The robot's objectives are the following:
1. Follow a line with sharp turns
2. Maneuver through breaks in the line
3. Detect obstacles and manuever around them
4. Identify colors to be able to locate green and aluminum victims.
GOAL: This robot will be built to compete in the 2008 Robocup Junior Rescue competition. In this competition the robot must " follow a black line which twists and turns , avoid obstacles present on the line , and identify green and aluminum tape victims with a flashing lamp". The robot itself will have three main functions making it a 3 in 1 robot .
Lets begin the long process of researching , designing , building, and programming the robot.
Note: Quite a few people have told me that they would probably do only part of this tutorial , and not the entire project. Therefore , I have divided each "part" of the tutorial with its own parts needed list. A I hope you learn something from this tutorial!
The Bill of Materials and Hours Spent can be found here :
After many , many hours of research I decided upon making a prototype version , which would allow me to test out the different concepts which I will need to master before finishing this robot.
I broke down the robot into 5 subsytems: Locomotion , Power , Sensors , Control, and Display.
Summary of Robot Procedure
I made a quick CAD of what my final product should resemble.
After ordering all these parts from various online stores, i put together the first version of my line following robot. The assembling of this version is unimportant , as it was just a testing platform.
Here's a quick video of it. As you can see , it is unable to handle sharp turns and is relatively slow. Also note the crude design and the hotglue everywhere. The completed , plexiglass version of this robot will be faster and more sophisticated.
Here is the list of things which I learned from the prototype version of the robot.
After this I drew up the design of the bottom of the robot.
Before we begin assembling the mount for the line sensors , lets just review how they work. In your QRB1113 sensor there are actually two components, an IR emitter and a phototransistor. The IR emitter LED , as its name implies , emits infrared light which is "invisible" to the human eye. But, a cool trick with IR light is to use a camera, such as a cell phone camera, to see the IR light.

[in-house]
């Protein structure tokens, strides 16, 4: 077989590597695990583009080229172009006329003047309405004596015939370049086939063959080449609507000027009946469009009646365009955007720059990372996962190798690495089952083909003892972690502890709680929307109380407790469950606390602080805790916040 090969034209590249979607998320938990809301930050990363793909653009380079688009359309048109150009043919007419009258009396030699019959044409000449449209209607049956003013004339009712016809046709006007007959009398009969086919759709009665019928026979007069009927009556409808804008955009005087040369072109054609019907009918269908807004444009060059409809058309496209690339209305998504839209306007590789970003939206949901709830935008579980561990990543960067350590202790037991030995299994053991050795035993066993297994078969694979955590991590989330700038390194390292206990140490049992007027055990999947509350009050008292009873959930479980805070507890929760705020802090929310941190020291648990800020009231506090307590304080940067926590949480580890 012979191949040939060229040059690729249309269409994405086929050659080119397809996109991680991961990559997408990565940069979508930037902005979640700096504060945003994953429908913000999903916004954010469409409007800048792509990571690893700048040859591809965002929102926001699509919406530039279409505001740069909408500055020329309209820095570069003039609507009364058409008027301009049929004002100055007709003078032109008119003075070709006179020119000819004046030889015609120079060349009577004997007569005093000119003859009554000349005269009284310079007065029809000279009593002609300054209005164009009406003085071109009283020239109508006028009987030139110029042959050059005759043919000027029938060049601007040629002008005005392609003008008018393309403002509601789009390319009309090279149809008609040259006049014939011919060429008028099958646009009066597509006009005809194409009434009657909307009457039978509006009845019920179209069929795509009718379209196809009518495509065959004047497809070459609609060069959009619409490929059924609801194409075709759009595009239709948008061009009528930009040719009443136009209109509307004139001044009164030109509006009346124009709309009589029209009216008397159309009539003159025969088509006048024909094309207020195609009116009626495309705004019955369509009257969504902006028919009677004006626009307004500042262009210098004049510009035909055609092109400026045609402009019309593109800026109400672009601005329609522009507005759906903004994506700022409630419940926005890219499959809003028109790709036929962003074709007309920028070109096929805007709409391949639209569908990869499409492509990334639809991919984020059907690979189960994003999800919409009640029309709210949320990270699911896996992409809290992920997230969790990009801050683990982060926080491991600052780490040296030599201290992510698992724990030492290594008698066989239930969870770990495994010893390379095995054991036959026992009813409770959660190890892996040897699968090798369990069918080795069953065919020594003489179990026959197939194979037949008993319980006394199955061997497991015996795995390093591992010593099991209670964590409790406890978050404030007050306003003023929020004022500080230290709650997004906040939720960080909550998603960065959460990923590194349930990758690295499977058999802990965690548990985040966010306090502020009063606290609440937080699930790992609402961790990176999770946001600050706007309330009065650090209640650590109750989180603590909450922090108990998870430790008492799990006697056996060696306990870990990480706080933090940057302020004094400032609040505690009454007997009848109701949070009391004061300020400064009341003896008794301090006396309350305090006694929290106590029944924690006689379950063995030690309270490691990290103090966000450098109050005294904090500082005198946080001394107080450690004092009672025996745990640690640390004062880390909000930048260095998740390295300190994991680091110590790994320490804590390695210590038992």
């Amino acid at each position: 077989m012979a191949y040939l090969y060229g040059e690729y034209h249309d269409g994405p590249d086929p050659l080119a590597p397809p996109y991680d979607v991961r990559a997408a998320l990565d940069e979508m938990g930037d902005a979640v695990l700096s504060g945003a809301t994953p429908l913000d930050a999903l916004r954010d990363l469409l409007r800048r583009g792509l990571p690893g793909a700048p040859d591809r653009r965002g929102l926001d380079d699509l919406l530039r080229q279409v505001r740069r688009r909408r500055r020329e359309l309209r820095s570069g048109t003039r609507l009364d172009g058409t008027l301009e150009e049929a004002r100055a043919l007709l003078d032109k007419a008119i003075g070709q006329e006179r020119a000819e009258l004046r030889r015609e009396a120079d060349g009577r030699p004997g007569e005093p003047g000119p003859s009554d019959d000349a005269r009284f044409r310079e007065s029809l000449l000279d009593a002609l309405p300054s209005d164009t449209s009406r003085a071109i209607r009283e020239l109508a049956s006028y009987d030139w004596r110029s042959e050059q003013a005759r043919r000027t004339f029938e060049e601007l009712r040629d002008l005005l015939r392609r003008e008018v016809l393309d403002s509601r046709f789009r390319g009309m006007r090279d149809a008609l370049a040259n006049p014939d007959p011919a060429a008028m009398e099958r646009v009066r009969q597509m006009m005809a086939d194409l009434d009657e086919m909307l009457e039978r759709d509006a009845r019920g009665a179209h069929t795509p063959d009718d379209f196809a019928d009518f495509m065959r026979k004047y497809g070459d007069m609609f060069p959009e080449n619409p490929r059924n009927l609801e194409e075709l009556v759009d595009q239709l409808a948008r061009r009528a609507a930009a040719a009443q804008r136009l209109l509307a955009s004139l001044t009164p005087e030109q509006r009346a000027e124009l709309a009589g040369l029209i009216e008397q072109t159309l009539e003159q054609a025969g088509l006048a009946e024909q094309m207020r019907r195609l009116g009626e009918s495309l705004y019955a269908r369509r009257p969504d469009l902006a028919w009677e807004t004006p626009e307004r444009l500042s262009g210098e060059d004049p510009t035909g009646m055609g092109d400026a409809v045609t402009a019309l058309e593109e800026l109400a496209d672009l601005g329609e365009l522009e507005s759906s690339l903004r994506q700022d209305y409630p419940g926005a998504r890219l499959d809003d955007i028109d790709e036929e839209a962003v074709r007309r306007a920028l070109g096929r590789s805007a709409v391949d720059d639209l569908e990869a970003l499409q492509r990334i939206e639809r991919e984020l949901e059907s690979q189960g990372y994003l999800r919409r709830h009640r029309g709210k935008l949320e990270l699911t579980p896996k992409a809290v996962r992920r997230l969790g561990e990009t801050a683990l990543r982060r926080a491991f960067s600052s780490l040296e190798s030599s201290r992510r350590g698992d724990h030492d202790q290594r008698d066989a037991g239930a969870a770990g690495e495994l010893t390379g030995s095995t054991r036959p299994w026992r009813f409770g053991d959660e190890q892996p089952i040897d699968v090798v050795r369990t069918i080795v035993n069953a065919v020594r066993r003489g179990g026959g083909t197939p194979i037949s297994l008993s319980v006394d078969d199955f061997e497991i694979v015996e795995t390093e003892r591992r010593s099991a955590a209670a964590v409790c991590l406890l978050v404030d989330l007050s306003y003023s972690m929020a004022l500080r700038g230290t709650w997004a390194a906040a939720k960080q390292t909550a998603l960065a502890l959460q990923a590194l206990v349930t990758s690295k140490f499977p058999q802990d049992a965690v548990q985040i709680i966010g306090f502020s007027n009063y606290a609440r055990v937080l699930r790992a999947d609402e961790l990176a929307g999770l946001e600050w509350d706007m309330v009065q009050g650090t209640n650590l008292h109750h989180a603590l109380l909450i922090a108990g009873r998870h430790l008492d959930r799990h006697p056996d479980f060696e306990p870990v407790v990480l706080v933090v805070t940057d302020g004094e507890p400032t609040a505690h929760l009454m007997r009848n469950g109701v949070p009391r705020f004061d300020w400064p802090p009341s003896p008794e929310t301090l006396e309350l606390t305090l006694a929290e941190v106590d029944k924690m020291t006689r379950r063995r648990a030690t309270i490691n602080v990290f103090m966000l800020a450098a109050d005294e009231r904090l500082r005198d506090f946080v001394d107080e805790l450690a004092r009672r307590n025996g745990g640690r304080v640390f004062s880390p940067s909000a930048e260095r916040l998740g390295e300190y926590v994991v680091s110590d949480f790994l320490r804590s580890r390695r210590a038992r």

The IR will appear to the camera bluish/ purpleish , while looking ( or not looking) invisible to you. this is very useful when debugging IR circuits Anyway, lets get back on track. The IR LED emits infrared light and the phototransistor will detect the amount of IR light being reflected from the object. Since black objects reflect less light than white objects, the difference can be detected and fed to the microcontroller.
Before we begin building you should have the following tools on hand:
1. Soldering Iron with solder
4. Drill with various bits
5. Phillips screwdriver ( electric or nonelectric)
6. Vise ( optional, but it'll make your life easier)
8. Glue Gun
9. Tablesaw is the best but Jigsaw or Hacksaw is acceptable
You can get a jig saw for cheap here : American Science and Surplus
Go ahead and take an hour or two break. You'll need the energy . Take a walk, watch some TV, or just get some fresh air.
I hope you enjoyed your break. Lets get back to business.
So far I've explained to you how everything will work , but we now have to assemble everything .
Also, in the following instructions there are pictures posted. To enlarge any picture simply right click the picture and then click View Image.
DISCLAIMER: ANYTHING THAT YOU BUILD , WHETHER SEEN ON THIS SITE OR ELSEWHERE, SHOULD BE DONE WITH CAUTION AND WITH THE SAFETY IN MIND. DO NOT USE ANY TOOLS IF YOU ARE NOT FAMILIAR WITH THEIR USE. BY CONTINUING TO READ THIS TUTORIAL AND BY CLICKING THE LINK TO SEE THE ACTUAL INSTRUCTIONS , YOU ARE ACCEPTING RESPONSIBILITY FOR ANY DAMAGE OR INJURY WHICH MAY OCCUR BY FOLLOWING THE INSTRUCTIONS PRESENTED IN THIS TUTORIAL.